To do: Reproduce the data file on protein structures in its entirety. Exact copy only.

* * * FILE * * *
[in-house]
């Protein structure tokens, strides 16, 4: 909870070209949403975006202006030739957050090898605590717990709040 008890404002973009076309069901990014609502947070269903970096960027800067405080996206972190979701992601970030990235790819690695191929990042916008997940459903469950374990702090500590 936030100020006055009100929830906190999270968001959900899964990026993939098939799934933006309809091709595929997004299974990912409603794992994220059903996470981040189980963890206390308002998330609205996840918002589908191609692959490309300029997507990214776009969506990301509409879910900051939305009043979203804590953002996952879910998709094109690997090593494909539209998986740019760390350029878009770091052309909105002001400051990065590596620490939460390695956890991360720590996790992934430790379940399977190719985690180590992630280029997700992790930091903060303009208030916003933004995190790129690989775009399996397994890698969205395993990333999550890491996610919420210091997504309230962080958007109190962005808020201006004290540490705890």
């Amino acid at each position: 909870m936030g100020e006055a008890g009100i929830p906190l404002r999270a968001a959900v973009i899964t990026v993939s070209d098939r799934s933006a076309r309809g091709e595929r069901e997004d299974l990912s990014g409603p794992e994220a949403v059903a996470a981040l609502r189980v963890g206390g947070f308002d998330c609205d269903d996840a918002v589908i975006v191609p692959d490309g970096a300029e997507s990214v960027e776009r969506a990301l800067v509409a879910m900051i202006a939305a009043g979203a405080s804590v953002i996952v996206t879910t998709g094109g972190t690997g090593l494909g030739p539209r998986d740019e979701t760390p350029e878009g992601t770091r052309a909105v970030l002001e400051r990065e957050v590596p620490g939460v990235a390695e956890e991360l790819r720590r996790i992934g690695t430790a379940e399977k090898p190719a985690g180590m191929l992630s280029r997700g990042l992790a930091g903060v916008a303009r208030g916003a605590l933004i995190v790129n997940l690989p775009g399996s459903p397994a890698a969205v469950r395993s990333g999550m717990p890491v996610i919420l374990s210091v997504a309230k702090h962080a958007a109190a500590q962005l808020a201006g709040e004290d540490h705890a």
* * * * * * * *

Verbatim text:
[in-house]
């Protein structure tokens, strides 16, 4: 909870070209949403975006202006030739957050090898605590717990709040 008890404002973009076309069901990014609502947070269903970096960027800067405080996206972190979701992601970030990235790819690695191929990042916008997940459903469950374990702090500590 936030100020006055009100929830906190999270968001959900899964990026993939098939799934933006309809091709595929997004299974990912409603794992994220059903996470981040189980963890206390308002998330609205996840918002589908191609692959490309300029997507990214776009969506990301509409879910900051939305009043979203804590953002996952879910998709094109690997090593494909539209998986740019760390350029878009770091052309909105002001400051990065590596620490939460390695956890991360720590996790992934430790379940399977190719985690180590992630280029997700992790930091903060303009208030916003933004995190790129690989775009399996397994890698969205395993990333999550890491996610919420210091997504309230962080958007109190962005808020201006004290540490705890």
């Amino acid at each position: 909870m936030g100020e006055a008890g009100i929830p906190l404002r999270a968001a959900v973009i899964t990026v993939s070209d098939r799934s933006a076309r309809g091709e595929r069901e997004d299974l990912s990014g409603p794992e994220a949403v059903a996470a981040l609502r189980v963890g206390g947070f308002d998330c609205d269903d996840a918002v589908i975006v191609p692959d490309g970096a300029e997507s990214v960027e776009r969506a990301l800067v509409a879910m900051i202006a939305a009043g979203a405080s804590v953002i996952v996206t879910t998709g094109g972190t690997g090593l494909g030739p539209r998986d740019e979701t760390p350029e878009g992601t770091r052309a909105v970030l002001e400051r990065e957050v590596p620490g939460v990235a390695e956890e991360l790819r720590r996790i992934g690695t430790a379940e399977k090898p190719a985690g180590m191929l992630s280029r997700g990042l992790a930091g903060v916008a303009r208030g916003a605590l933004i995190v790129n997940l690989p775009g399996s459903p397994a890698a969205v469950r395993s990333g999550m717990p890491v996610i919420l374990s210091v997504a309230k702090h962080a958007a109190a500590q962005l808020a201006g709040e004290d540490h705890a």